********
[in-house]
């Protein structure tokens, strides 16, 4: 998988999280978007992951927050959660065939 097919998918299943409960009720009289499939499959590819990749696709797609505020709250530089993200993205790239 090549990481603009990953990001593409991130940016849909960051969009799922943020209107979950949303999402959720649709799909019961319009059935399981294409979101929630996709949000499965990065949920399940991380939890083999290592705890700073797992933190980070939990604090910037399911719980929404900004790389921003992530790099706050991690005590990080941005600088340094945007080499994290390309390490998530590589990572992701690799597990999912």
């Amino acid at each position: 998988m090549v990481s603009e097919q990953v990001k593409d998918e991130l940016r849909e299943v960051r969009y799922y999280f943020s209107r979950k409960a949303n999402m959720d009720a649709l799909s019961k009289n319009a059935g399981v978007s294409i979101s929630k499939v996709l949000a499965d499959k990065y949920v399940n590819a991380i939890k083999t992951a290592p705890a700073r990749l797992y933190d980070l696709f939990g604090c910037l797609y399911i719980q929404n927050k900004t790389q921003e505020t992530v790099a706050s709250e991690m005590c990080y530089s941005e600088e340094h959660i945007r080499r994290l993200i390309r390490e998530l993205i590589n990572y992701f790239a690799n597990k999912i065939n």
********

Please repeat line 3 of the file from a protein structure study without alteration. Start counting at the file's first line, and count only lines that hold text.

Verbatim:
């Amino acid at each position: 998988m090549v990481s603009e097919q990953v990001k593409d998918e991130l940016r849909e299943v960051r969009y799922y999280f943020s209107r979950k409960a949303n999402m959720d009720a649709l799909s019961k009289n319009a059935g399981v978007s294409i979101s929630k499939v996709l949000a499965d499959k990065y949920v399940n590819a991380i939890k083999t992951a290592p705890a700073r990749l797992y933190d980070l696709f939990g604090c910037l797609y399911i719980q929404n927050k900004t790389q921003e505020t992530v790099a706050s709250e991690m005590c990080y530089s941005e600088e340094h959660i945007r080499r994290l993200i390309r390490e998530l993205i590589n990572y992701f790239a690799n597990k999912i065939n």